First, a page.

A BRIEF HISTORY OF BANH MI SANDWICHES
When Europeans colonized Asia, they brought Western bread to the table. In French Indochina, Vietnam, that emblem of French cuisine, the baguette, was introduced; as were sandwiches.
Baguette-based sandwiches were called bánh mì (pronounced bon MEE), a Vietnamese word that refers to all types of bread. For sandwiches, it is made in individual portions, like hero sandwich rolls.
The recipe is more airy than the conventional baguette, with a thinner crust. It actually uses a combination of rice and wheat flours, cutting back on the gluten.
In recent years, bánh mì have made their way west, to the U.S. From hole-in-the-wall bánh mì sandwich shops to trendy lunch bistros to Whole Foods Markets, these fresh, tasty sandwiches have become the rage in neighborhoods lucky enough to have them.
More often than not, pork is the meat of choice. But the defining characteristics of these sandwiches are their abundance of pickled vegetables and fresh herbs.
Chef Johnny Gnall shares the basics of making bánh mì—just in time to serve them as Super Bowl fare.
THE INGREDIENTS: BREAD
Some cooks hold that the bread is the most important part of this sandwich, so go out of your way to find the right type. If you don’t live near a Vietnamese bakery or grocer, look for semolina flour rolls, which give you more room for fillings than a classic baguette. The roll should be crisp on the outside (if not, then juices from the ingredients will make it soggy) and very soft on the inside.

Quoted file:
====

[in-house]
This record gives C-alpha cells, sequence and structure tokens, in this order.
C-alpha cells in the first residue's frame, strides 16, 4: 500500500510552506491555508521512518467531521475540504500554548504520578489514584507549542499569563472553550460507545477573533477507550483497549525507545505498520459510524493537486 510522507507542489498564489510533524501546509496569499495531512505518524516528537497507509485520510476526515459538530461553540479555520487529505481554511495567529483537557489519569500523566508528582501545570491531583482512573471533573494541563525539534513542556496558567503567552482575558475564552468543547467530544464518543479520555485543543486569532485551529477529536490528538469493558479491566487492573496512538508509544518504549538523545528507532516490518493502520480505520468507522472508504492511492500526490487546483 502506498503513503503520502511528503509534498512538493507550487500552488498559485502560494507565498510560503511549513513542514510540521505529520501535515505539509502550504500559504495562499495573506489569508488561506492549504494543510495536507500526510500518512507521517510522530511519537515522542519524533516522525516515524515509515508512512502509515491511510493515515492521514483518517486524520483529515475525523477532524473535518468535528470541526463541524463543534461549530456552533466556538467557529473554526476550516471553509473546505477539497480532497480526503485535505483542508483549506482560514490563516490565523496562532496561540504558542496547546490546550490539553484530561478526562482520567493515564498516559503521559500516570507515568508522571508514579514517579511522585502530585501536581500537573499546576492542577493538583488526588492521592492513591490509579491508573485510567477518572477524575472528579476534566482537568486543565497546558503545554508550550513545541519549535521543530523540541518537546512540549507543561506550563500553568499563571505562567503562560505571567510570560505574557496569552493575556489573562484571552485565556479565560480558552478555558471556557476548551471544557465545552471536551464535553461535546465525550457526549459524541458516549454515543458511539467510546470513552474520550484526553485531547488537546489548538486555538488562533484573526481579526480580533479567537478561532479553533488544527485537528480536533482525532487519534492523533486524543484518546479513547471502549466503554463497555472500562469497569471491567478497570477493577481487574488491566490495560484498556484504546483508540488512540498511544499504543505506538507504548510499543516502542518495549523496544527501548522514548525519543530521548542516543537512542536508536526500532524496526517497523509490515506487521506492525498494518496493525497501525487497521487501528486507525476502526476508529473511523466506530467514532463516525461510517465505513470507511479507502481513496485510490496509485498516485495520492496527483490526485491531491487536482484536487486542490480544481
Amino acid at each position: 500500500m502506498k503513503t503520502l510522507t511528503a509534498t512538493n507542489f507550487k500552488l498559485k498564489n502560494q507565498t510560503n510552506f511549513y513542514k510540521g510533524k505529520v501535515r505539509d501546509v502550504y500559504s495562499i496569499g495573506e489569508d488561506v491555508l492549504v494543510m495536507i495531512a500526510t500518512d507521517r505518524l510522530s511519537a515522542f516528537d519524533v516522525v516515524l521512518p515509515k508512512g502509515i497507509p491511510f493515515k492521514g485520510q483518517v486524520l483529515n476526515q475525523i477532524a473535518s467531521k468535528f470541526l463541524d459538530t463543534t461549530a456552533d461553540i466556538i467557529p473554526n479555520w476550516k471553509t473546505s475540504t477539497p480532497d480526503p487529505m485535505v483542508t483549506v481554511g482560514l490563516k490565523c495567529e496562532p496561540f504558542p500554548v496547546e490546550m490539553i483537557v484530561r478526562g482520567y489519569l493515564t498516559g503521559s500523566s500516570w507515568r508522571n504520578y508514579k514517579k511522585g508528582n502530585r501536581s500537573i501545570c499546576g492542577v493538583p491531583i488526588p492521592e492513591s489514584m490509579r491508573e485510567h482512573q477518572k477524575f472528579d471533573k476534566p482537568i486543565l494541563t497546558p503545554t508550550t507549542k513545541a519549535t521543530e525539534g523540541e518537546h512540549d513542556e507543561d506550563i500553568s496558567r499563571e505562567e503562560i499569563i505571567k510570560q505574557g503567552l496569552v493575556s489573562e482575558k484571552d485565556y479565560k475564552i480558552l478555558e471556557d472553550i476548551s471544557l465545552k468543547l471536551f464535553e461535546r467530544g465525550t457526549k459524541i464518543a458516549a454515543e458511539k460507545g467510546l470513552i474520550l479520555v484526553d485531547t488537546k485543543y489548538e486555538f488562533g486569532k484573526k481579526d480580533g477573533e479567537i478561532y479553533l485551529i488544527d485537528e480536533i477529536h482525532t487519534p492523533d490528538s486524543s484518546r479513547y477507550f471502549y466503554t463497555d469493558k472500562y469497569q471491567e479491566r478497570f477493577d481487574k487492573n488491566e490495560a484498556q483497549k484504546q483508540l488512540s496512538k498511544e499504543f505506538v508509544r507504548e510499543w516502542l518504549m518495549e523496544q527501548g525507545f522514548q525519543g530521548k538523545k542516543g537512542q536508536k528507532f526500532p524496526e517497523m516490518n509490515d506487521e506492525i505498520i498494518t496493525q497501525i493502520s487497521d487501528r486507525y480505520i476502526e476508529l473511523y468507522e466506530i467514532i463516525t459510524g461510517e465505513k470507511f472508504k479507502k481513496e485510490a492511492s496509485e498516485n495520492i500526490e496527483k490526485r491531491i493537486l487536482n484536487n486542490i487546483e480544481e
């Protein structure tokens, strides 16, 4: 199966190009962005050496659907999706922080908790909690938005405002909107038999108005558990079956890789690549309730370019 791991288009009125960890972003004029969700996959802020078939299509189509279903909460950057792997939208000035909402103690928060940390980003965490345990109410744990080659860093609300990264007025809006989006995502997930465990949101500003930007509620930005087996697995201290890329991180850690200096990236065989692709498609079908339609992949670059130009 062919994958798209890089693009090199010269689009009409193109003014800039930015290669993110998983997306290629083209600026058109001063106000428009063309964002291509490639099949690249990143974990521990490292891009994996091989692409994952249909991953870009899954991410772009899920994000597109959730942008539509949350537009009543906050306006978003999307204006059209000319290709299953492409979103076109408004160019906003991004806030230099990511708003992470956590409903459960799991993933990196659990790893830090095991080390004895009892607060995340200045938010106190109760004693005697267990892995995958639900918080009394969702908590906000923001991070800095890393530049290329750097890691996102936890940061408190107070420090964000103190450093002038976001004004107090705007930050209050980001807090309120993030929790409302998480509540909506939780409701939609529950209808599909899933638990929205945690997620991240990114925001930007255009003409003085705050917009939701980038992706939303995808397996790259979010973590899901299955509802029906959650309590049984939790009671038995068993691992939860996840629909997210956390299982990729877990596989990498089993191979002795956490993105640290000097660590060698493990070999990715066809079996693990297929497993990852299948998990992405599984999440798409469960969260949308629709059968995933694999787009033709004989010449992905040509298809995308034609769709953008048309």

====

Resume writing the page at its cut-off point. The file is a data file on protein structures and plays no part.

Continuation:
Vietnamese bakeries create a roll that is more crust than center (as opposed to American breads that tend to be the opposite). So if you have a roll with an excess of soft white inside, tear some out: You want as much room for your fillings as possible!
Braised is the name of the game here: a slow braised pork shoulder works great, cooked to the point that you can pull it apart. The seasoning is up to you, but there’s nothing wrong with keeping it simple: salt, pepper, maybe a few chiles. Once the pork is mouthwateringly tender, pull it apart so that you can build layers easily. Let it drain for a few minutes to remove wetness that will create a mushy sandwich.
Here’s an easy recipe to pickle vegetables. As for choice of vegetables, you can’t go wrong with carrots and cucumbers. You can julienne both or, for contrast, thinly slice the cucumber in circles. Radishes are also a great addition; red bell peppers add color; and pickled onions make almost anything better.
You really won’t find a bánh mì sandwich without cilantro. Its leafy, flavorful goodness helps to round out the other flavors in the sandwich and makes it taste just right. But if you are not a cilantro fan, follow your own path by substituting other fresh herbs. Basil, mint or parsley will do the trick.
Just whisk together aïoli (store bought mayo works fine, whether or not you add garlic) and your preferred amount of the spicy paste or sauce. If spicy isn’t your thing, try honey, a little soy sauce, even some teriyaki sauce. Just mix in small amounts at a time: You want flavor, but you don’t want a teriyaki sandwich.
Once you’ve perfected the basic bánh mì sandwich, feel free to make it a bánh you, personalizing your culinary creation to suit your needs.
Gluten-free? Turn the bánh mì into a wrap with a corn tortilla or rice paper. Watching the cholesterol? Substitute chicken or fish for the pork and use a lowfat spread.
You can even leave the meat out altogether and just up the amount of veggies and toppings. It may not be traditional, but it’s tasty.
Now start building: bread, spread, pork/other protein, veggies, herbs, spread. Enjoy!
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